The drills took place in different places at different times but tended to focus on a few important capabilities: joint planning, communications, air warfare, live-fire gunnery, anti-submarine warfare, and cross-deck flight operations, which are easier now that the US Navy, Marine Corps and British Royal Navy all operate the F-35B. 

They also occurred amid rising tensions between China and the US and its partners. Their operations may have been one factor that prompted China's record-setting aerial incursions into Taiwan's air-defense identification zone. 

The Carriers 

An EA-18G Growler launches from USS Carl Vinson as it sails alongside USS Ronald Reagan in the Philippine Sea, October 3, 2021.US Navy/MCS3 Isaiah Williams

Reagan and Vinson are two of 10 Nimitz-class carriers in service with the US Navy.

Each are 1,092 feet long and displace about 97,000 tons. They are powered by two Westinghouse A4W nuclear reactors, allowing them to sail at over 30 knots with a range limited only by the endurance of their crew. Their standard complement is 3,000 to 3,200 sailors and a roughly 1,500-man air wing.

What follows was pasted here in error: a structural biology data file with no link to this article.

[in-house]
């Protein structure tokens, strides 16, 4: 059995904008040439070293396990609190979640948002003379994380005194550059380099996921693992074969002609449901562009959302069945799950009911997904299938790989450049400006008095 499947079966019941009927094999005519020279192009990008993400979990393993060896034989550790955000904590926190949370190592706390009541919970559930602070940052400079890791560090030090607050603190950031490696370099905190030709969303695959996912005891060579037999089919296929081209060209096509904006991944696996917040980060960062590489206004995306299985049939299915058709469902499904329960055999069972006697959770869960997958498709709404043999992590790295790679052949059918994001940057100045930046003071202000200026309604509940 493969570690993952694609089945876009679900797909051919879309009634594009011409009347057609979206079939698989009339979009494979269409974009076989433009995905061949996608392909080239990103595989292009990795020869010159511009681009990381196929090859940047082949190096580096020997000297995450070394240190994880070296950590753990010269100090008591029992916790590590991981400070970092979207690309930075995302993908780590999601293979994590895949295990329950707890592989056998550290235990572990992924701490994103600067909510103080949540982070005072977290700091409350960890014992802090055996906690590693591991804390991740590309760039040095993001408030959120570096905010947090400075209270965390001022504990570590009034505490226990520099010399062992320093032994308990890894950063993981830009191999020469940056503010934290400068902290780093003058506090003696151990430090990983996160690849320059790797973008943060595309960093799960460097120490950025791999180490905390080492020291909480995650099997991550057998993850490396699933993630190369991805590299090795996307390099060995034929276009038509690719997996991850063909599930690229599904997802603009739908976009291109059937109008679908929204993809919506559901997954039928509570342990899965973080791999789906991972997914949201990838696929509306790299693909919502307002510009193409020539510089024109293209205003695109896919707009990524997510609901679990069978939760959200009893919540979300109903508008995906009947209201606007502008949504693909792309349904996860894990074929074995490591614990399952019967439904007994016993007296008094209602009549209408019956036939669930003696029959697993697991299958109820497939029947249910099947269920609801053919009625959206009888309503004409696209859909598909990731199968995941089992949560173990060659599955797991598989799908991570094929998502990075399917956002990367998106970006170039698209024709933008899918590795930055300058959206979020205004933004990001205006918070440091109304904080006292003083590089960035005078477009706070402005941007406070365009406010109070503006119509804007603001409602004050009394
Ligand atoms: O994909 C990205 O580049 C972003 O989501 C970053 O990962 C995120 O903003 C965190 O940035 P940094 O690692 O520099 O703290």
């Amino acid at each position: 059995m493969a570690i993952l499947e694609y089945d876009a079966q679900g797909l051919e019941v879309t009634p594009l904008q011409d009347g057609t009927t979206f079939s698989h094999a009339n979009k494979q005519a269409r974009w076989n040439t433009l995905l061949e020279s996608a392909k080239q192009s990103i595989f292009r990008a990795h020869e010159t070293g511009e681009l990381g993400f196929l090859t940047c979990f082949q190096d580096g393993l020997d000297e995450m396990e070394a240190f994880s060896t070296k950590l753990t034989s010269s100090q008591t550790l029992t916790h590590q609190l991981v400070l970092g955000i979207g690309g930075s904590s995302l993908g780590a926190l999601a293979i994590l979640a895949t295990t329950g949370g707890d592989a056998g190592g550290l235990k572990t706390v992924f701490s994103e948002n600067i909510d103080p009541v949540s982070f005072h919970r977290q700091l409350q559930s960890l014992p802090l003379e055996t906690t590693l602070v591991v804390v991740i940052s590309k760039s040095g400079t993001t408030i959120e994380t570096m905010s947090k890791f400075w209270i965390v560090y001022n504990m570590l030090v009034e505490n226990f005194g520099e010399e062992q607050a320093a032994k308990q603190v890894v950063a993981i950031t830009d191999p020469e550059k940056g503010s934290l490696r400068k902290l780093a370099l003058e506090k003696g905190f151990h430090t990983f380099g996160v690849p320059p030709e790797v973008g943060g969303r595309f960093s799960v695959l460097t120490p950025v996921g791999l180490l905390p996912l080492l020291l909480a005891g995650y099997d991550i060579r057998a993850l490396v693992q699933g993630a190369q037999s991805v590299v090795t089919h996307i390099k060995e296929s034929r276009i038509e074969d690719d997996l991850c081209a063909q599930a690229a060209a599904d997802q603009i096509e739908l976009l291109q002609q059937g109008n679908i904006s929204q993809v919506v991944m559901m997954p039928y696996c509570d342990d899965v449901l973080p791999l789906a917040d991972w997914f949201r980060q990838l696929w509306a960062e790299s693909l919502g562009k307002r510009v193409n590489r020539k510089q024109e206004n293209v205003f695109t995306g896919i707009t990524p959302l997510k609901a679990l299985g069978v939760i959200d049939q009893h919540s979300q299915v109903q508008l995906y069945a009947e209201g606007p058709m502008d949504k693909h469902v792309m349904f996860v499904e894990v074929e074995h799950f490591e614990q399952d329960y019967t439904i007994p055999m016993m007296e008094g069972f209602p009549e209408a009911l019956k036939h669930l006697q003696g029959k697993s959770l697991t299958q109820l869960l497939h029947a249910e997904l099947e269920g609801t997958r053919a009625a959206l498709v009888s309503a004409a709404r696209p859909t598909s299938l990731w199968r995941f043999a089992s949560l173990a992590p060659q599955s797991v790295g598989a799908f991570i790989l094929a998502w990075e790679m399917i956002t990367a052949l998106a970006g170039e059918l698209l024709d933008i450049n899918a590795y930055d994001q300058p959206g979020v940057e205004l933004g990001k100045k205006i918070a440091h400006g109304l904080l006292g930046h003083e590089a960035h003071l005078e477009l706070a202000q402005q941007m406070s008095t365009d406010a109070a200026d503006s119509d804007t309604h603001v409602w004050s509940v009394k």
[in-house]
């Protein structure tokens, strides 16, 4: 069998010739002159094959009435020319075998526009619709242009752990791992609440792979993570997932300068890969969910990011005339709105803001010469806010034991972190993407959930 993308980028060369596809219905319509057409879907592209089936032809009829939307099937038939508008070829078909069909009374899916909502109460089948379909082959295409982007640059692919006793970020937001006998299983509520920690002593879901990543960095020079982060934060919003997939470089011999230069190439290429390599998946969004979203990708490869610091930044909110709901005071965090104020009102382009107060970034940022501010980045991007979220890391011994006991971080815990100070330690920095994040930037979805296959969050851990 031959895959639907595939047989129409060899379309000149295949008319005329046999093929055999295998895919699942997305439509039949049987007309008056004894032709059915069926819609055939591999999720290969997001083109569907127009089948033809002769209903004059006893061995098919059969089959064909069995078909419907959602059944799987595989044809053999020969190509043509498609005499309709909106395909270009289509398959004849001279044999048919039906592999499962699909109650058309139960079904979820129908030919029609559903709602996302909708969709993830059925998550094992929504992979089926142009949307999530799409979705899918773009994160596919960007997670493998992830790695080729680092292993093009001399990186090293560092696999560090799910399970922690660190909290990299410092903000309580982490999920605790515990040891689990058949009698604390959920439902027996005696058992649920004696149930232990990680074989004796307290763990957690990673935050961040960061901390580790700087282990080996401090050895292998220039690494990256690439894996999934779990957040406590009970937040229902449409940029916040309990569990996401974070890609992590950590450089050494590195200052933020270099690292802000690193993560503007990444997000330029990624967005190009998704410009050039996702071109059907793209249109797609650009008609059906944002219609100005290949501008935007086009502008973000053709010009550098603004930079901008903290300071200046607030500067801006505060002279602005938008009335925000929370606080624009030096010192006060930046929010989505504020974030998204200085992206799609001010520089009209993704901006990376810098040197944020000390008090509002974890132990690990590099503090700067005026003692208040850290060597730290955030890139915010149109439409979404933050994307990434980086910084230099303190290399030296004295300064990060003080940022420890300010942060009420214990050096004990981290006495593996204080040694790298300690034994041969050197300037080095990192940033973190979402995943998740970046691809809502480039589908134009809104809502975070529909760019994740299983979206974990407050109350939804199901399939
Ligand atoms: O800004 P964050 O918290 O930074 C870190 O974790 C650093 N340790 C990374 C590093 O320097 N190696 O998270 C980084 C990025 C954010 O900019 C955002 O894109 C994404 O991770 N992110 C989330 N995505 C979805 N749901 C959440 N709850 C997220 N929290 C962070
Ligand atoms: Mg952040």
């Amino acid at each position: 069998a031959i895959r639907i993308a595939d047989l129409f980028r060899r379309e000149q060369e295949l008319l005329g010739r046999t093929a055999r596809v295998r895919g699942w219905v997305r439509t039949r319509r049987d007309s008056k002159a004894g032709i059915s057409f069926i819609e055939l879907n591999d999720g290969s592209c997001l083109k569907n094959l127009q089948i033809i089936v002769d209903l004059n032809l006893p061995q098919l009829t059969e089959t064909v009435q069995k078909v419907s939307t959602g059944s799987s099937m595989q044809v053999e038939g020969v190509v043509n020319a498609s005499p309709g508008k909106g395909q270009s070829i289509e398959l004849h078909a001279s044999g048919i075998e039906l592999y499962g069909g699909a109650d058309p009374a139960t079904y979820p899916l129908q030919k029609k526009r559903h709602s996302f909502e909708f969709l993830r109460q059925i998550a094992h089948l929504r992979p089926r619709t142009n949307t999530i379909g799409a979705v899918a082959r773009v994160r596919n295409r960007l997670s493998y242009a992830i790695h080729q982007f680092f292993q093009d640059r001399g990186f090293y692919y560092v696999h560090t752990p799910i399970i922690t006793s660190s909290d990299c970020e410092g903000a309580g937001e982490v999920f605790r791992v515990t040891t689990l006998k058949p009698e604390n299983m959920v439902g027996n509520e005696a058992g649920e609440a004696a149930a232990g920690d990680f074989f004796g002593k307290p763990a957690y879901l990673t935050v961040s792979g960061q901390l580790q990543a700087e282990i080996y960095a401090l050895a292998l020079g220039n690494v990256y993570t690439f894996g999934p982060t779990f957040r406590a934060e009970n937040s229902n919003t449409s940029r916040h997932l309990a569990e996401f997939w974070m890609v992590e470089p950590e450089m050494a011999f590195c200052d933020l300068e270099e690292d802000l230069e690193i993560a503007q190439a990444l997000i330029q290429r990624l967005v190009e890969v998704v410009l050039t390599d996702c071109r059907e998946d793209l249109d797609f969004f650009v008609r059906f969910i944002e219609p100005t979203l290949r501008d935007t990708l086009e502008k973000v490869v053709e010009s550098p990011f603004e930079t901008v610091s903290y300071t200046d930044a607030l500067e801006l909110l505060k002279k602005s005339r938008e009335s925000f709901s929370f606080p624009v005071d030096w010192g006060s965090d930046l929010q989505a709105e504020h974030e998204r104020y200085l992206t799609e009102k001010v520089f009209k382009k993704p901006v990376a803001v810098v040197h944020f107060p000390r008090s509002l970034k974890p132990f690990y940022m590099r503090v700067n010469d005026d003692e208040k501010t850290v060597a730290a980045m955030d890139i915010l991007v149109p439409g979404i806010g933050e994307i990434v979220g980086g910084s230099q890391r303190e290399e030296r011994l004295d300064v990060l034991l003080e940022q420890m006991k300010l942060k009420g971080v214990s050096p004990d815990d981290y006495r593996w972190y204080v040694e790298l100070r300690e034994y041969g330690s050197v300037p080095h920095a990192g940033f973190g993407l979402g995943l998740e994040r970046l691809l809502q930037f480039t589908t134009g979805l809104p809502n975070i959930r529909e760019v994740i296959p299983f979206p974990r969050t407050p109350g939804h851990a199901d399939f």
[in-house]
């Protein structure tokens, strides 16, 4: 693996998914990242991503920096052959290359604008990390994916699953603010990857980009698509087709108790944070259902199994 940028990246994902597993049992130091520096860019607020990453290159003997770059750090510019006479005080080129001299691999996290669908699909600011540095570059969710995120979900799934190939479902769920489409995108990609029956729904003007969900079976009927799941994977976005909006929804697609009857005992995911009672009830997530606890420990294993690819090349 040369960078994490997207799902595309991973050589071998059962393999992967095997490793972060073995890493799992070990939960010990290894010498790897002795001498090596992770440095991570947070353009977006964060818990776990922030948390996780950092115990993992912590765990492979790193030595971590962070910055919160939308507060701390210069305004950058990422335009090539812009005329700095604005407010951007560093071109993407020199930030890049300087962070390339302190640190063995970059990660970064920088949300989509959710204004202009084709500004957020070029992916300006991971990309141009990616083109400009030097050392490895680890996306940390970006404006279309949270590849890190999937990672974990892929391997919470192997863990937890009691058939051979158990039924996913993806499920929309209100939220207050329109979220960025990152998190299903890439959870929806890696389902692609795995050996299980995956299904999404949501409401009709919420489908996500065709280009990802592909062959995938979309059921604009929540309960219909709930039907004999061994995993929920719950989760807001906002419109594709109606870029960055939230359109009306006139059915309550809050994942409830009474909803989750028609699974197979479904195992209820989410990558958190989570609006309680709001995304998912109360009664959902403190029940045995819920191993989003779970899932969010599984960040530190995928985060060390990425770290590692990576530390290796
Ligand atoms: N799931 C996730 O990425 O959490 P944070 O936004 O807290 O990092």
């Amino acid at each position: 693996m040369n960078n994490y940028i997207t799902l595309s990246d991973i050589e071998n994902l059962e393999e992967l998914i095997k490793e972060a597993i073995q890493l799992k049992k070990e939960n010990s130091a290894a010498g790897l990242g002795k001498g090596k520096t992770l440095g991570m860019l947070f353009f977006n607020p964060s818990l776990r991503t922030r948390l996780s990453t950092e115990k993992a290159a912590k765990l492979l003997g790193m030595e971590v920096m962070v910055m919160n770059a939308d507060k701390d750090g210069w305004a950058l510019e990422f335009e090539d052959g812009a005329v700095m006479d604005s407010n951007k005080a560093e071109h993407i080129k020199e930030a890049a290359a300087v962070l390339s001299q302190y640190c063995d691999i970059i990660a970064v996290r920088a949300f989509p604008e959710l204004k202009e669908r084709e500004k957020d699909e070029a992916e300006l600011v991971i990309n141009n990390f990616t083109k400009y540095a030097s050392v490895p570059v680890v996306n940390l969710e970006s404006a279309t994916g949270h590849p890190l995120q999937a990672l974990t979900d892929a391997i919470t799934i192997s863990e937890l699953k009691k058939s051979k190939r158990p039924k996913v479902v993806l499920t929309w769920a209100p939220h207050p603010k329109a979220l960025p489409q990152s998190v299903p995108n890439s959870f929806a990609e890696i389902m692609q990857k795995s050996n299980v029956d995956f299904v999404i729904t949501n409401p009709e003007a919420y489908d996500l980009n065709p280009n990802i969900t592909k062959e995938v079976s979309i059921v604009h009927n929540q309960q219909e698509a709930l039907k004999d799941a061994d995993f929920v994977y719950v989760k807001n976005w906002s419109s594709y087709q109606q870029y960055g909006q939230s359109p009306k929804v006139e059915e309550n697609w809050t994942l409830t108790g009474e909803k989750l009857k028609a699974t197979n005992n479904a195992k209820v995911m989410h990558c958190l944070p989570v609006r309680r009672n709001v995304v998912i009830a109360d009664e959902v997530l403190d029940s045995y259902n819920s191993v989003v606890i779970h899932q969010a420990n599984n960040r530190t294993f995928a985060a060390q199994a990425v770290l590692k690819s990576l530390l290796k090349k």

Their massive size enables them to carry over 60 aircraft, usually a combination of F/A-18E or F/A-18F Super Hornet fighters, EA-18G Growler electronic-warfare aircraft, and E-2 Hawkeye airborne early warning and control aircraft. The carriers can also carry MH-60 Seahawk helicopters and C-2 Greyhound transport aircraft. Future air wings may also include drones. 

Nimitz-class carriers use a Catapult Assisted Take-Off But Arrested Recovery, or CATOBAR, system for air operations. The Nimitz class' successor, the Gerald R. Ford class, also has CATOBAR systems, but they will be powered by electromagnets rather than steam.

Amphibious assault ships like USS America are not full-fledged carriers but can operate short-takeoff-and-vertical-landing aircraft like the AV-8B Harrier II and its successor, the F-35B stealth fighter. 

The Queen Elizabeth class 

HMS Queen Elizabeth sails alongside USS Carl Vinson in the Philippine Sea, October 3, 2021.US Navy/MCS3 Erin C. Zorich

HMS Queen Elizabeth and HMS Prince of Wales were commissioned in 2017 and 2019, respectively, and give the Royal Navy a renewed carrier capability. 

The carriers are 920 feet long and displace 65,000 tons. Powered by two gas-turbine engines and four marine diesel engines, they sail as fast as 25 knots and have a range of 10,000 miles.

Queen Elizabeth-class carriers have a number of improvements over previous British carriers, chief among them their unique dual-island configuration, with the forward island handling ship navigation and the aft island controlling flight operations.